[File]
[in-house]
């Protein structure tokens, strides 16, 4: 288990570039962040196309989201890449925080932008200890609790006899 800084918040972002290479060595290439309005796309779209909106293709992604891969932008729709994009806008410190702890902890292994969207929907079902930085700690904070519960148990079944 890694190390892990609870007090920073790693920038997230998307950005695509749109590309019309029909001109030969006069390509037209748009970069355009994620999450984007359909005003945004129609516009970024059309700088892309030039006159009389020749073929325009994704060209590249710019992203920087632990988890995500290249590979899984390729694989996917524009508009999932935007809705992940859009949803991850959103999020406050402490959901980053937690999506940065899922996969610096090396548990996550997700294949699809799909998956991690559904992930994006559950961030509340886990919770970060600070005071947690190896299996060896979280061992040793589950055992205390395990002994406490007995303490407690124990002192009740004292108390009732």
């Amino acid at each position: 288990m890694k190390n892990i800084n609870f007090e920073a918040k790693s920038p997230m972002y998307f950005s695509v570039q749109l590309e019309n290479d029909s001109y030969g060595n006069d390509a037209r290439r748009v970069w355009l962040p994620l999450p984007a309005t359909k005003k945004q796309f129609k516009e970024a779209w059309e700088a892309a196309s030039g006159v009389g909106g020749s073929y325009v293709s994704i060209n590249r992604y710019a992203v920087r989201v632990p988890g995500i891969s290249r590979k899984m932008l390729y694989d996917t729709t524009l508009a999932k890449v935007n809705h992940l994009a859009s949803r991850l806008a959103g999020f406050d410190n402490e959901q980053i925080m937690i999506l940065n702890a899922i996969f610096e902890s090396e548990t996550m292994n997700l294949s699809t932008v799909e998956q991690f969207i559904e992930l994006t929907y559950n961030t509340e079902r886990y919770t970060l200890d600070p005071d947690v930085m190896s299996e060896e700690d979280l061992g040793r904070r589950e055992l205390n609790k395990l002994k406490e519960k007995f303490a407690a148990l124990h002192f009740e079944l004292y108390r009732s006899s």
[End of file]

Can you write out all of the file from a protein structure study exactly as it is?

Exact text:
[in-house]
């Protein structure tokens, strides 16, 4: 288990570039962040196309989201890449925080932008200890609790006899 800084918040972002290479060595290439309005796309779209909106293709992604891969932008729709994009806008410190702890902890292994969207929907079902930085700690904070519960148990079944 890694190390892990609870007090920073790693920038997230998307950005695509749109590309019309029909001109030969006069390509037209748009970069355009994620999450984007359909005003945004129609516009970024059309700088892309030039006159009389020749073929325009994704060209590249710019992203920087632990988890995500290249590979899984390729694989996917524009508009999932935007809705992940859009949803991850959103999020406050402490959901980053937690999506940065899922996969610096090396548990996550997700294949699809799909998956991690559904992930994006559950961030509340886990919770970060600070005071947690190896299996060896979280061992040793589950055992205390395990002994406490007995303490407690124990002192009740004292108390009732």
């Amino acid at each position: 288990m890694k190390n892990i800084n609870f007090e920073a918040k790693s920038p997230m972002y998307f950005s695509v570039q749109l590309e019309n290479d029909s001109y030969g060595n006069d390509a037209r290439r748009v970069w355009l962040p994620l999450p984007a309005t359909k005003k945004q796309f129609k516009e970024a779209w059309e700088a892309a196309s030039g006159v009389g909106g020749s073929y325009v293709s994704i060209n590249r992604y710019a992203v920087r989201v632990p988890g995500i891969s290249r590979k899984m932008l390729y694989d996917t729709t524009l508009a999932k890449v935007n809705h992940l994009a859009s949803r991850l806008a959103g999020f406050d410190n402490e959901q980053i925080m937690i999506l940065n702890a899922i996969f610096e902890s090396e548990t996550m292994n997700l294949s699809t932008v799909e998956q991690f969207i559904e992930l994006t929907y559950n961030t509340e079902r886990y919770t970060l200890d600070p005071d947690v930085m190896s299996e060896e700690d979280l061992g040793r904070r589950e055992l205390n609790k395990l002994k406490e519960k007995f303490a407690a148990l124990h002192f009740e079944l004292y108390r009732s006899s």